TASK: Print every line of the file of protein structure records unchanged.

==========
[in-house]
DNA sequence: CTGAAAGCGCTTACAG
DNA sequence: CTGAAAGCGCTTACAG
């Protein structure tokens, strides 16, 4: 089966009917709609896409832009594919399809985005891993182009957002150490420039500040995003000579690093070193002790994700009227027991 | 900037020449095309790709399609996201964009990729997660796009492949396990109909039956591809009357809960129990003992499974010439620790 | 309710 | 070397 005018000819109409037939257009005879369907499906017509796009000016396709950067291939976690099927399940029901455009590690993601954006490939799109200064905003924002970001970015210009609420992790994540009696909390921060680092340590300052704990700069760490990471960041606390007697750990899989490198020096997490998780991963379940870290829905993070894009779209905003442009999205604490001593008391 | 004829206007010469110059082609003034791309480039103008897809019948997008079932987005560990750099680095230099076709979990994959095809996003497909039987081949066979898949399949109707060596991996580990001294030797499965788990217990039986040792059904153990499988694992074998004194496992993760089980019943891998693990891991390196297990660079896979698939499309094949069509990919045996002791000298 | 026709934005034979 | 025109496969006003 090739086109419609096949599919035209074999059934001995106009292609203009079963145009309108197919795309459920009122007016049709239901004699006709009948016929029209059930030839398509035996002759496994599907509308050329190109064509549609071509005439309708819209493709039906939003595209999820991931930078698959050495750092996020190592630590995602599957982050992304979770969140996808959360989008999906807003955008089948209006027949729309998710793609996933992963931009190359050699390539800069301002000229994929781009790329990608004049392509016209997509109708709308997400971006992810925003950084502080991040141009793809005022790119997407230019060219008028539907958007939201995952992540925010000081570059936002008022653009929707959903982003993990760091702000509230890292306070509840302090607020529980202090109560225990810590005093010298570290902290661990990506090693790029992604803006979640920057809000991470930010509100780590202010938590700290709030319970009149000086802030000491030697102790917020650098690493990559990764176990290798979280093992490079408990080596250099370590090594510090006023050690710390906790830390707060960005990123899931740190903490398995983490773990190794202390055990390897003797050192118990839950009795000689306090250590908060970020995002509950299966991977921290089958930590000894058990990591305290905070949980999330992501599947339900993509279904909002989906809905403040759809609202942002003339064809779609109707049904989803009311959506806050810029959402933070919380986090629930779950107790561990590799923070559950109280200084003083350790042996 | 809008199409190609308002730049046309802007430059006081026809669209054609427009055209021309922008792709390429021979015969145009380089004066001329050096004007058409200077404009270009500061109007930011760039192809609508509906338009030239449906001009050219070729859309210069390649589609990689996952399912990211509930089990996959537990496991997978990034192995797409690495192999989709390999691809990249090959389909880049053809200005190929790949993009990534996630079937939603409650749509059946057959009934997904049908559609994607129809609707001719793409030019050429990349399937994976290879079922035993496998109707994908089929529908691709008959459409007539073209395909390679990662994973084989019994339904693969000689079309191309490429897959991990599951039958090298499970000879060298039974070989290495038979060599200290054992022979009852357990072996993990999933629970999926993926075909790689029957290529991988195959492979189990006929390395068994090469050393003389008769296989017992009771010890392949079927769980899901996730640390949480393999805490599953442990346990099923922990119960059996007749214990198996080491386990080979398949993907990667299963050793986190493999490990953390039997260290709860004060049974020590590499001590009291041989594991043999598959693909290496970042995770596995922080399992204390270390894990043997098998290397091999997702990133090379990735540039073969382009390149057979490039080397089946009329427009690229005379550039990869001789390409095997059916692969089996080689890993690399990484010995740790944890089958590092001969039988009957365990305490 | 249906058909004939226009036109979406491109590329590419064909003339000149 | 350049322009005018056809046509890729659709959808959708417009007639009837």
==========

[in-house]
DNA sequence: CTGAAAGCGCTTACAG
DNA sequence: CTGAAAGCGCTTACAG
């Protein structure tokens, strides 16, 4: 089966009917709609896409832009594919399809985005891993182009957002150490420039500040995003000579690093070193002790994700009227027991 | 900037020449095309790709399609996201964009990729997660796009492949396990109909039956591809009357809960129990003992499974010439620790 | 309710 | 070397 005018000819109409037939257009005879369907499906017509796009000016396709950067291939976690099927399940029901455009590690993601954006490939799109200064905003924002970001970015210009609420992790994540009696909390921060680092340590300052704990700069760490990471960041606390007697750990899989490198020096997490998780991963379940870290829905993070894009779209905003442009999205604490001593008391 | 004829206007010469110059082609003034791309480039103008897809019948997008079932987005560990750099680095230099076709979990994959095809996003497909039987081949066979898949399949109707060596991996580990001294030797499965788990217990039986040792059904153990499988694992074998004194496992993760089980019943891998693990891991390196297990660079896979698939499309094949069509990919045996002791000298 | 026709934005034979 | 025109496969006003 090739086109419609096949599919035209074999059934001995106009292609203009079963145009309108197919795309459920009122007016049709239901004699006709009948016929029209059930030839398509035996002759496994599907509308050329190109064509549609071509005439309708819209493709039906939003595209999820991931930078698959050495750092996020190592630590995602599957982050992304979770969140996808959360989008999906807003955008089948209006027949729309998710793609996933992963931009190359050699390539800069301002000229994929781009790329990608004049392509016209997509109708709308997400971006992810925003950084502080991040141009793809005022790119997407230019060219008028539907958007939201995952992540925010000081570059936002008022653009929707959903982003993990760091702000509230890292306070509840302090607020529980202090109560225990810590005093010298570290902290661990990506090693790029992604803006979640920057809000991470930010509100780590202010938590700290709030319970009149000086802030000491030697102790917020650098690493990559990764176990290798979280093992490079408990080596250099370590090594510090006023050690710390906790830390707060960005990123899931740190903490398995983490773990190794202390055990390897003797050192118990839950009795000689306090250590908060970020995002509950299966991977921290089958930590000894058990990591305290905070949980999330992501599947339900993509279904909002989906809905403040759809609202942002003339064809779609109707049904989803009311959506806050810029959402933070919380986090629930779950107790561990590799923070559950109280200084003083350790042996 | 809008199409190609308002730049046309802007430059006081026809669209054609427009055209021309922008792709390429021979015969145009380089004066001329050096004007058409200077404009270009500061109007930011760039192809609508509906338009030239449906001009050219070729859309210069390649589609990689996952399912990211509930089990996959537990496991997978990034192995797409690495192999989709390999691809990249090959389909880049053809200005190929790949993009990534996630079937939603409650749509059946057959009934997904049908559609994607129809609707001719793409030019050429990349399937994976290879079922035993496998109707994908089929529908691709008959459409007539073209395909390679990662994973084989019994339904693969000689079309191309490429897959991990599951039958090298499970000879060298039974070989290495038979060599200290054992022979009852357990072996993990999933629970999926993926075909790689029957290529991988195959492979189990006929390395068994090469050393003389008769296989017992009771010890392949079927769980899901996730640390949480393999805490599953442990346990099923922990119960059996007749214990198996080491386990080979398949993907990667299963050793986190493999490990953390039997260290709860004060049974020590590499001590009291041989594991043999598959693909290496970042995770596995922080399992204390270390894990043997098998290397091999997702990133090379990735540039073969382009390149057979490039080397089946009329427009690229005379550039990869001789390409095997059916692969089996080689890993690399990484010995740790944890089958590092001969039988009957365990305490 | 249906058909004939226009036109979406491109590329590419064909003339000149 | 350049322009005018056809046509890729659709959808959708417009007639009837």